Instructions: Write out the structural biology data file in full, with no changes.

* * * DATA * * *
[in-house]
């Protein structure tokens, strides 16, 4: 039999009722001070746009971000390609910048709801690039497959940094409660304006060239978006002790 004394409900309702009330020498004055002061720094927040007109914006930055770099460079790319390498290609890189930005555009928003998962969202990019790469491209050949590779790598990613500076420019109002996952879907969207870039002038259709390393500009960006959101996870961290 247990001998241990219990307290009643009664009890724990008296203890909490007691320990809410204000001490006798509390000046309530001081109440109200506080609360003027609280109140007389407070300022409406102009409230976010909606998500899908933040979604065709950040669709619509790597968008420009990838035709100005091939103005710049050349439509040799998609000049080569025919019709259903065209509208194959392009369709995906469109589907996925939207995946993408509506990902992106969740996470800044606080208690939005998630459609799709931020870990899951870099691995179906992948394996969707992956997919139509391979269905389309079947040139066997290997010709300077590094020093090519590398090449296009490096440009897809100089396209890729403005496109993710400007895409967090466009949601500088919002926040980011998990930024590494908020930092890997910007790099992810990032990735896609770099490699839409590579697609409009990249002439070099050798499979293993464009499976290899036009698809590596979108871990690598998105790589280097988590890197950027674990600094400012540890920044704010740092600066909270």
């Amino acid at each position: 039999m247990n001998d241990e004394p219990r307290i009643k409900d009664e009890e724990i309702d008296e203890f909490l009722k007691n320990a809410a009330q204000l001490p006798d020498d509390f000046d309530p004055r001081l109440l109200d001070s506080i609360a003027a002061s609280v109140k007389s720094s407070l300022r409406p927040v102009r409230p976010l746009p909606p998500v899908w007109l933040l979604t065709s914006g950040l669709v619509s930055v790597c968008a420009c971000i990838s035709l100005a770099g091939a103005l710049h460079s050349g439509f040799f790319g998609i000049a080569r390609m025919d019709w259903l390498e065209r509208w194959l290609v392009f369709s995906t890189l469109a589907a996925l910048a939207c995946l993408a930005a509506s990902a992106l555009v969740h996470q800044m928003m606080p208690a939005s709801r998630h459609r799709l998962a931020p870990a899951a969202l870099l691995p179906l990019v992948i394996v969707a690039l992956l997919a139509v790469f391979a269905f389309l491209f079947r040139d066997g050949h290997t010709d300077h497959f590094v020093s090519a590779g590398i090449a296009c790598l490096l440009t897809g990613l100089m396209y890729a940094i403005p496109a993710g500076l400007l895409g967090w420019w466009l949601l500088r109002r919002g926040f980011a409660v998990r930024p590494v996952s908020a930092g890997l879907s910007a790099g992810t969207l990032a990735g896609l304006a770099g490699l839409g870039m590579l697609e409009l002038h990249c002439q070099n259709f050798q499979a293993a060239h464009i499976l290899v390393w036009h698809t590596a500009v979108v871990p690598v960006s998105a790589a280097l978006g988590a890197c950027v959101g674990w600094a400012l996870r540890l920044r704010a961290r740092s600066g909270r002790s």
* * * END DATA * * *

[in-house]
């Protein structure tokens, strides 16, 4: 039999009722001070746009971000390609910048709801690039497959940094409660304006060239978006002790 004394409900309702009330020498004055002061720094927040007109914006930055770099460079790319390498290609890189930005555009928003998962969202990019790469491209050949590779790598990613500076420019109002996952879907969207870039002038259709390393500009960006959101996870961290 247990001998241990219990307290009643009664009890724990008296203890909490007691320990809410204000001490006798509390000046309530001081109440109200506080609360003027609280109140007389407070300022409406102009409230976010909606998500899908933040979604065709950040669709619509790597968008420009990838035709100005091939103005710049050349439509040799998609000049080569025919019709259903065209509208194959392009369709995906469109589907996925939207995946993408509506990902992106969740996470800044606080208690939005998630459609799709931020870990899951870099691995179906992948394996969707992956997919139509391979269905389309079947040139066997290997010709300077590094020093090519590398090449296009490096440009897809100089396209890729403005496109993710400007895409967090466009949601500088919002926040980011998990930024590494908020930092890997910007790099992810990032990735896609770099490699839409590579697609409009990249002439070099050798499979293993464009499976290899036009698809590596979108871990690598998105790589280097988590890197950027674990600094400012540890920044704010740092600066909270």
């Amino acid at each position: 039999m247990n001998d241990e004394p219990r307290i009643k409900d009664e009890e724990i309702d008296e203890f909490l009722k007691n320990a809410a009330q204000l001490p006798d020498d509390f000046d309530p004055r001081l109440l109200d001070s506080i609360a003027a002061s609280v109140k007389s720094s407070l300022r409406p927040v102009r409230p976010l746009p909606p998500v899908w007109l933040l979604t065709s914006g950040l669709v619509s930055v790597c968008a420009c971000i990838s035709l100005a770099g091939a103005l710049h460079s050349g439509f040799f790319g998609i000049a080569r390609m025919d019709w259903l390498e065209r509208w194959l290609v392009f369709s995906t890189l469109a589907a996925l910048a939207c995946l993408a930005a509506s990902a992106l555009v969740h996470q800044m928003m606080p208690a939005s709801r998630h459609r799709l998962a931020p870990a899951a969202l870099l691995p179906l990019v992948i394996v969707a690039l992956l997919a139509v790469f391979a269905f389309l491209f079947r040139d066997g050949h290997t010709d300077h497959f590094v020093s090519a590779g590398i090449a296009c790598l490096l440009t897809g990613l100089m396209y890729a940094i403005p496109a993710g500076l400007l895409g967090w420019w466009l949601l500088r109002r919002g926040f980011a409660v998990r930024p590494v996952s908020a930092g890997l879907s910007a790099g992810t969207l990032a990735g896609l304006a770099g490699l839409g870039m590579l697609e409009l002038h990249c002439q070099n259709f050798q499979a293993a060239h464009i499976l290899v390393w036009h698809t590596a500009v979108v871990p690598v960006s998105a790589a280097l978006g988590a890197c950027v959101g674990w600094a400012l996870r540890l920044r704010a961290r740092s600066g909270r002790s």